The boar's head gently touching, he thus declared his vow:

"I swear to conquer Frithiof, the champion in war,

So help me, Frey and Odin, and likewise mighty Thor."

Then with a smile defiant uprose the stranger tall

A look of wrath heroic spread o'er his features all—

He smote with sword the table till through the hall it rang

And up from oaken benches the steel-clad warriors sprang.

"And now, Sir King, please listen while I my vow shall tell—

Young Frithiof is my kinsman, and so I know him well;

'Gainst all the world I'll shield him, I give you here in word,

So help me now my norn, and likewise my good sword!"

The king laughed at this bold defiance. "Right daring, methinks your speech," he said, "but in the Northland palace all fair words are free." Then turning to the queen he bade her fill a horn of wine, the very best. "I hope that he'll remain our guest through the winter," he concluded.

The queen then took the great goblet and filled it with wine. With trembling hand she gave it to the guest. He accepted the horn with a bow of reverence and drank the wine at a draught in honour of the fair queen who gave it.

Then the skald, the singer of the royal court, touched the strings of his harp and sang a song of love and glory. As he sang he moved the warriors' hearts to pity or roused them to anger and revenge at his will. Such is the wonderful power of music and poetry. He sang of the home in Valhal, where brave heroes go after death, and all hearts were filled with a desire to be brave and noble that they might deserve a place in heaven when their work on earth was finished.

So with mirth and song, with stories of the great heroes of their race, King Ring and his court kept the merry Yule-tide in his castle.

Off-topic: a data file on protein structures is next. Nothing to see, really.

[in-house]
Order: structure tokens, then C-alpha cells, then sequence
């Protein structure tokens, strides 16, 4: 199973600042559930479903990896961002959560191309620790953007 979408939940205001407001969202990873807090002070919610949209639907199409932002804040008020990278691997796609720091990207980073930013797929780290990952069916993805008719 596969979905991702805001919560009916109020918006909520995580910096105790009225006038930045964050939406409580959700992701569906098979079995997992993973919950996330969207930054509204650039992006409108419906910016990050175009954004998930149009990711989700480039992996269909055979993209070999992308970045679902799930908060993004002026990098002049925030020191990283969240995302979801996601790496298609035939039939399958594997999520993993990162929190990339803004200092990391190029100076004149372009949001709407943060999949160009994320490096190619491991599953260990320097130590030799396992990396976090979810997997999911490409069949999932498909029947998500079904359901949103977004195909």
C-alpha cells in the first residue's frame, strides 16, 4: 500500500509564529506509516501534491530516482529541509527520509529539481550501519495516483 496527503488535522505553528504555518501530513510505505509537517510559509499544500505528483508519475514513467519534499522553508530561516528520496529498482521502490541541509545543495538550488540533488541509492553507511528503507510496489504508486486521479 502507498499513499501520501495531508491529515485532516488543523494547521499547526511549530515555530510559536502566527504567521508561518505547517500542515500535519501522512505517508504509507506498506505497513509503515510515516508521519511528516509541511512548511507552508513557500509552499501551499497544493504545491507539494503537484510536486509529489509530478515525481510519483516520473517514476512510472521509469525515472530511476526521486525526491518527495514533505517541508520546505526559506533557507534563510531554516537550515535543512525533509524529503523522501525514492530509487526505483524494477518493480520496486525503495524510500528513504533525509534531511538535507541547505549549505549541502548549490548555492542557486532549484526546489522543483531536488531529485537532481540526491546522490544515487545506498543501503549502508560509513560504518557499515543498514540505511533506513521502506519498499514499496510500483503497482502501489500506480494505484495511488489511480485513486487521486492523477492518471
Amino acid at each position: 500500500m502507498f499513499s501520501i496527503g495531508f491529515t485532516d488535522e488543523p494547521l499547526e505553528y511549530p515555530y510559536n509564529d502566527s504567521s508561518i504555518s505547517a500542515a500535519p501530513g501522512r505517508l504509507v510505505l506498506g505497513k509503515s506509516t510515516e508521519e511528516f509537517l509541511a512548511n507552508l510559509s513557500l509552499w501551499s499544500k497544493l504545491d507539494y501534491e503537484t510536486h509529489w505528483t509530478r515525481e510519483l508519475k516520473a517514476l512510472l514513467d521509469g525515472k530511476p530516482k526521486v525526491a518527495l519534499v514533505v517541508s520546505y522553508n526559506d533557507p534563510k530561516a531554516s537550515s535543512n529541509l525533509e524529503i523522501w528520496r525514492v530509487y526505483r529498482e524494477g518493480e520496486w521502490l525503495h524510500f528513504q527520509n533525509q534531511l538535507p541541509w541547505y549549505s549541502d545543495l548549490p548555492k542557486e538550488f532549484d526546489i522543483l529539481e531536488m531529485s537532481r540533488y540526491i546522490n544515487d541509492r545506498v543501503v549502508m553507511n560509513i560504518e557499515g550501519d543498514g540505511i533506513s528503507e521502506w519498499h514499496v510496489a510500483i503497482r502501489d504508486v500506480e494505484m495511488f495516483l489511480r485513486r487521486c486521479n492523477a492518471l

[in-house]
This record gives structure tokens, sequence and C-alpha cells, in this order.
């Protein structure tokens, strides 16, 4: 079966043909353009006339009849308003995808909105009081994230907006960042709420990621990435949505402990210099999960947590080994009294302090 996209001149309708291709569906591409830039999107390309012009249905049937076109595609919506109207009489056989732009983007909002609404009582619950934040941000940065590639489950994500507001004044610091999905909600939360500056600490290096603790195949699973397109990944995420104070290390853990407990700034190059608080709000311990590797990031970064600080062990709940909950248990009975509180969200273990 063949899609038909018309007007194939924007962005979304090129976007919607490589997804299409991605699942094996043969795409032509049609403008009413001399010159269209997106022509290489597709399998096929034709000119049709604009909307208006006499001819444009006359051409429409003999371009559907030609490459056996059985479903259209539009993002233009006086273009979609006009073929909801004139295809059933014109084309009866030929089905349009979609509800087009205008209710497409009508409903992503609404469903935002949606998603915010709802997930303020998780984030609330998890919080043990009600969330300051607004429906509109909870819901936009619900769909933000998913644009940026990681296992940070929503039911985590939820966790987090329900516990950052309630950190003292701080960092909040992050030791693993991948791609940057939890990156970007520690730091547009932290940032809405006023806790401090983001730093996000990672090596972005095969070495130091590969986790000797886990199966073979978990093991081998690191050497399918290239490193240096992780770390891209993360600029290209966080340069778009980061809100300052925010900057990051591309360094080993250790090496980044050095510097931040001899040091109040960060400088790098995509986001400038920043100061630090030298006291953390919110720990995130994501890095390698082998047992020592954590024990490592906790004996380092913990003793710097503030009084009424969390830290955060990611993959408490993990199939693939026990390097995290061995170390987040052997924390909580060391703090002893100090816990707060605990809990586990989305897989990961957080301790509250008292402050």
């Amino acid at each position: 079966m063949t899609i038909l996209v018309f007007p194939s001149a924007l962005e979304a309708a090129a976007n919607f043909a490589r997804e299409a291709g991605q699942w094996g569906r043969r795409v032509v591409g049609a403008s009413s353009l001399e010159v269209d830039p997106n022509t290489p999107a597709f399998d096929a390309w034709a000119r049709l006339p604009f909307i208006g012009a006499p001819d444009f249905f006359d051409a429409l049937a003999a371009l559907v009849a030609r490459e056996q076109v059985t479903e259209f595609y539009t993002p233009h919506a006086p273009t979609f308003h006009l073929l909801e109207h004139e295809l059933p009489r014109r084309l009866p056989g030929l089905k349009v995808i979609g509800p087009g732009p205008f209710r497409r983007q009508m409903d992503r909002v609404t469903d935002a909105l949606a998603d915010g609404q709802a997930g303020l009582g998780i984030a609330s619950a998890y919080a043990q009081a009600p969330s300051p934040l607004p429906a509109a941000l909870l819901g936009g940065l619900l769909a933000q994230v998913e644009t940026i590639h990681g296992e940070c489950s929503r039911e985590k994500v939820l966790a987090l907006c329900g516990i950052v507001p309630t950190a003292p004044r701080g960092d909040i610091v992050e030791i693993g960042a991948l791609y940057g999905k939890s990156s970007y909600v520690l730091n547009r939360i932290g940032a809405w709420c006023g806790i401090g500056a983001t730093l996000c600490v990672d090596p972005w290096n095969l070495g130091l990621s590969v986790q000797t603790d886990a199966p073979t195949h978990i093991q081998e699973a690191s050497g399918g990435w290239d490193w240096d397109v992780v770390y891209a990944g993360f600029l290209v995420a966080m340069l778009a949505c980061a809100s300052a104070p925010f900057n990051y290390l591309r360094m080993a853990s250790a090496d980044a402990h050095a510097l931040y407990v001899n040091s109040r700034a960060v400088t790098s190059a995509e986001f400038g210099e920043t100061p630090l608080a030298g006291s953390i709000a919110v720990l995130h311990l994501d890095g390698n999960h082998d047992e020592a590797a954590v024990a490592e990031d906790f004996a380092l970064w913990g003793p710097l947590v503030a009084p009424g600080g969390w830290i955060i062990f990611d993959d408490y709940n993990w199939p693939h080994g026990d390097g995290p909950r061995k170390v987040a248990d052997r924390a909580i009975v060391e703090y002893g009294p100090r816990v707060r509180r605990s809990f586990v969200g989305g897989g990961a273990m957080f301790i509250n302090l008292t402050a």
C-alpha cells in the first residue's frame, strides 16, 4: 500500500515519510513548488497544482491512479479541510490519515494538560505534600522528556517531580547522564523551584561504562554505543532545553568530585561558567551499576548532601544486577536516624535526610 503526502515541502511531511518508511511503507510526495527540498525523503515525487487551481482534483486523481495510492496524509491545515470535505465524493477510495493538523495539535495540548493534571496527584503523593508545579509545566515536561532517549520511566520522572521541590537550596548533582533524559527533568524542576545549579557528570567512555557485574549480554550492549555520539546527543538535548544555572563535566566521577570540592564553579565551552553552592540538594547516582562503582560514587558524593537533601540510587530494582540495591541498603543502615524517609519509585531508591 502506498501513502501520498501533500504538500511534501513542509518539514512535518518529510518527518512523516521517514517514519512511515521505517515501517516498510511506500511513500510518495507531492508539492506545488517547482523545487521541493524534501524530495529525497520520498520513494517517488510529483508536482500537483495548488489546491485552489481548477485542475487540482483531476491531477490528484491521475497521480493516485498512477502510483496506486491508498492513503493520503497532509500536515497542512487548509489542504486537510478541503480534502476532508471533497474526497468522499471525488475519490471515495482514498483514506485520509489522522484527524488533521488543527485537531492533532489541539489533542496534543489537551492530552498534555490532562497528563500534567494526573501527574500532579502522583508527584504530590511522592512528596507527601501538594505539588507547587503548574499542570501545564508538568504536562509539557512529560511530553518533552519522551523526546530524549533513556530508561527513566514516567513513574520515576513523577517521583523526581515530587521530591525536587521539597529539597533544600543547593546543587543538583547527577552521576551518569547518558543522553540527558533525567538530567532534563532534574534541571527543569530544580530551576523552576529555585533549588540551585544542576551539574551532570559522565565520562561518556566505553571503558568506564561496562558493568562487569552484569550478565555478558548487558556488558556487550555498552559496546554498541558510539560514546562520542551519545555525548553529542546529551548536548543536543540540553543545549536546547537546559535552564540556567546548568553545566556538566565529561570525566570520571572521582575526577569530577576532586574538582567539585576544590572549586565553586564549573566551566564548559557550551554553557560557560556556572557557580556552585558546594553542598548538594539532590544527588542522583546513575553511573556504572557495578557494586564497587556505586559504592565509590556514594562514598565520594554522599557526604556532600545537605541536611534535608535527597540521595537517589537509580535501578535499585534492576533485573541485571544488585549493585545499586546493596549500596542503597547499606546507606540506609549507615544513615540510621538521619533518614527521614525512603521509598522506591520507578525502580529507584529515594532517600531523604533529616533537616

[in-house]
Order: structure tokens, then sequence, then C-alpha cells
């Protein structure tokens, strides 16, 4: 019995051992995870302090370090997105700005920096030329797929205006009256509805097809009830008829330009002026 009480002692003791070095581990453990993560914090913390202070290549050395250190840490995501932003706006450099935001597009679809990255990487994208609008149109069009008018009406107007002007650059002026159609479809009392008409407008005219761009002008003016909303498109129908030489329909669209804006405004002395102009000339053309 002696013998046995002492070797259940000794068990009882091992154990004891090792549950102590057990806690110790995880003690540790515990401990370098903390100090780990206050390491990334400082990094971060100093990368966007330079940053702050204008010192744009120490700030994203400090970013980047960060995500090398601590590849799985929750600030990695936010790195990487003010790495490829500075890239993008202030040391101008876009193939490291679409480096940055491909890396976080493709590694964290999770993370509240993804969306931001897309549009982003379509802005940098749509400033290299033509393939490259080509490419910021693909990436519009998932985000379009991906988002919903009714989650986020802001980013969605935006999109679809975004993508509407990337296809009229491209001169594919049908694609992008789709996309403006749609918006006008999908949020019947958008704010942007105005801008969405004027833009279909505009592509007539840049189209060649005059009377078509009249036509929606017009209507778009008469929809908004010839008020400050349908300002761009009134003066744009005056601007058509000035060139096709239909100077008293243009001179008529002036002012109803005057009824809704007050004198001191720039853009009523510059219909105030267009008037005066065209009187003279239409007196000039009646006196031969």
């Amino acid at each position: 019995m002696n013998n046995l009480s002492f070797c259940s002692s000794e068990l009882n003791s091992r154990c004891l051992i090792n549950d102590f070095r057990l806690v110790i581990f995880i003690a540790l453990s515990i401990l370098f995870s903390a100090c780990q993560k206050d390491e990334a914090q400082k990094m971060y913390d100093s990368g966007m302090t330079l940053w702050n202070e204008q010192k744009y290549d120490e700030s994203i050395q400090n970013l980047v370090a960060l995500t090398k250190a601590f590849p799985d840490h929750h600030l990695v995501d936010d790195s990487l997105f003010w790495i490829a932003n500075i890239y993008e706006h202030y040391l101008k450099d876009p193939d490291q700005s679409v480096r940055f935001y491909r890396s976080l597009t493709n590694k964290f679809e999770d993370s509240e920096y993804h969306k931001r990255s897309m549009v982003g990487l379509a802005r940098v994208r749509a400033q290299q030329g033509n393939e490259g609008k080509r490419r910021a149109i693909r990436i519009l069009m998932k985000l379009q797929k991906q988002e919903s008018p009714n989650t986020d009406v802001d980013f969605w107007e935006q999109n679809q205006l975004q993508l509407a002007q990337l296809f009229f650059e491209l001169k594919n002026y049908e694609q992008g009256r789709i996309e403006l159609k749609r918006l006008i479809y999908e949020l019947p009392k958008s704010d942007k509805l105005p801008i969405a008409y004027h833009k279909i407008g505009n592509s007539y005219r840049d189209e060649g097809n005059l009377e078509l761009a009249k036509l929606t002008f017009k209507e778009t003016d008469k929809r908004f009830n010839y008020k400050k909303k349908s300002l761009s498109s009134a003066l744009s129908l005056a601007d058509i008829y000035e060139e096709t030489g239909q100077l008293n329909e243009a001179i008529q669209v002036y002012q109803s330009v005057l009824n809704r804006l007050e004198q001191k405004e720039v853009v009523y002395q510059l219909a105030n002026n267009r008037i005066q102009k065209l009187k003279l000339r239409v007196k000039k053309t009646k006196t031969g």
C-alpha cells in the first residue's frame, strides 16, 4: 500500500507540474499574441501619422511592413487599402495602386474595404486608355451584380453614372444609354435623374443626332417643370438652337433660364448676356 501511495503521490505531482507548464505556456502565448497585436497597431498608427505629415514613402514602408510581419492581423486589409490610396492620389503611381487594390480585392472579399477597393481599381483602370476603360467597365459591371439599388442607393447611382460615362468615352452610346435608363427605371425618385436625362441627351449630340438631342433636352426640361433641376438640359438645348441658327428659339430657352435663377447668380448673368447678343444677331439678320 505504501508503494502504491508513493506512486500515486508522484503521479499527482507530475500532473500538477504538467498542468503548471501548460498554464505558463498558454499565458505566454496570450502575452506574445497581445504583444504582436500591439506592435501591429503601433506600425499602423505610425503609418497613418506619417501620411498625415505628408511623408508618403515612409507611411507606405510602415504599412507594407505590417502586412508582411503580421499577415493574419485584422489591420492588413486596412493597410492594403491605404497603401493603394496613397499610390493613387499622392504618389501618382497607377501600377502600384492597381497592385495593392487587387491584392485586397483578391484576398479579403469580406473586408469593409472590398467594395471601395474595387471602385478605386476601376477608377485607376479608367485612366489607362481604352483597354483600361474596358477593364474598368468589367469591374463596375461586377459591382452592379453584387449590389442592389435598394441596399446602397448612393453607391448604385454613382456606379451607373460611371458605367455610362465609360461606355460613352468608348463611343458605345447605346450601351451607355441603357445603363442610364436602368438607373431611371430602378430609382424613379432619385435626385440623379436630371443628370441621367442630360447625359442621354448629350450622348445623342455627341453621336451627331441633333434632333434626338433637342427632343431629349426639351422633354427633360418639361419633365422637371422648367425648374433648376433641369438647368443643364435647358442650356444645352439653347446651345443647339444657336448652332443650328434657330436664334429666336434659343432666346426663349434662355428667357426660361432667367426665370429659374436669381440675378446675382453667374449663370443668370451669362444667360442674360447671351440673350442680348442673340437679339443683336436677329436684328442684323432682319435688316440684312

Northland Heroes



2 & 3 Portsmouth St. Kingsway WC


First published January 1909


2 & 3 Portsmouth Street, Kingsway, London, W.C.2

Reprinted: April 1911; May 1913;

May 1914; October 1919; July 1922



King Cophetua and the Beggar Maid

By Don Marquis, in "Sonnets to a
red-Haired Lady and Famous Love
Affairs," 1922

Cophetua was a merry King,

And slightly sentimental;

His morals were (if anything)

What some call "Oriental."

Zenelophon, the Beggar Goil,

Was innocent and careful;

She had been reared to Honest Toil

By parents poor and prayerful,

For Papa peddled lemonade

While Mamma laundered laundry,

And she had been a solder maid

Within a muzzle foundry;

But, oh! the foreman of the staff

Had tried to Make Advances . . .

The Villain used to smirk and chaff

And ask her out to dances! . . .

And so she quit the Hellish Place

And went salvationarming,

A careful smile upon her face

So innocent and charming.

While begging in a Beer Saloon

Right opposite the palace

She saw the King one afternoon

Drink chalice after chalice --

(He dallied daily with the Jug,

He hit the pipe and gambled

He introduced the bunny-hug

As round his realm he rambled) --

Eftsoons the Monarch, reeling by

Imperially laden,

Remarked, iniquitous and sly,

"Pray, buss me, Beggar Maiden!"

Not I! " she cried, " I'd rather go

Right back to making muzzles

Than kiss a King that roisters so

And gambles, flirts and guzzles!"

The Regal Cut-up, in a mood

Majestically reckless,

Then offered her a samite snood,

A duchy and a necklace.

"Oh, keep your Royal Gauds," she said,

"And buss your legal spouses!

I won't kiss none until I'm wed,

Especial if they're souses!"

With that he laid his sceptre down

Beneath her footsy-wootsies --

"Oh, wed me, and I'll fling muh crown

Before them pretty tootsies!"

"Oh King!" says she, "you have some queens!"

Says he, "They're soon beheaded!"

That day his headsman reaped their beans,

The next the King was wedded.

And Mrs. King Cophetua made

All parties quit their vices,

And Papa's private lemonade

Soon rose to fancy prices,

And Mamma laundered for the King

As happy as a linnet --

Virtue always wins, I sing,

If Wisdom's mingled in it!

Edward Burne-Jones and Alfred, Lord Tennyson

The Beggar Maid

[Written 1833, published 1842. Page created for English 465 by Rose Bartlett and Glenn Everett. Note: this painting by Edward Burne-Jones was inspired by Tennyson's poem.]

Her arms across her breast she laid;

She was more fair than words can say:

Bare-footed came the beggar maid

Before the king Cophetua.

In robe and crown the king stept down,

To meet and greet her on her way;

'It is no wonder,' said the lords,

'She is more beautiful than day.'

As shines the moon in clouded skies,

She in her poor attire was seen:

One praised her ancles, one her eyes,

One her dark hair and lovesome mien.

So sweet a face, such angel grace,

In all that land had never been:

Cophetua sware a royal oath:

'This beggar maid shall be my queen!'


The Hemis Guru-Setchu

The Cham Mystery Dances

in Honor of Guru Padmasambhava

June 1986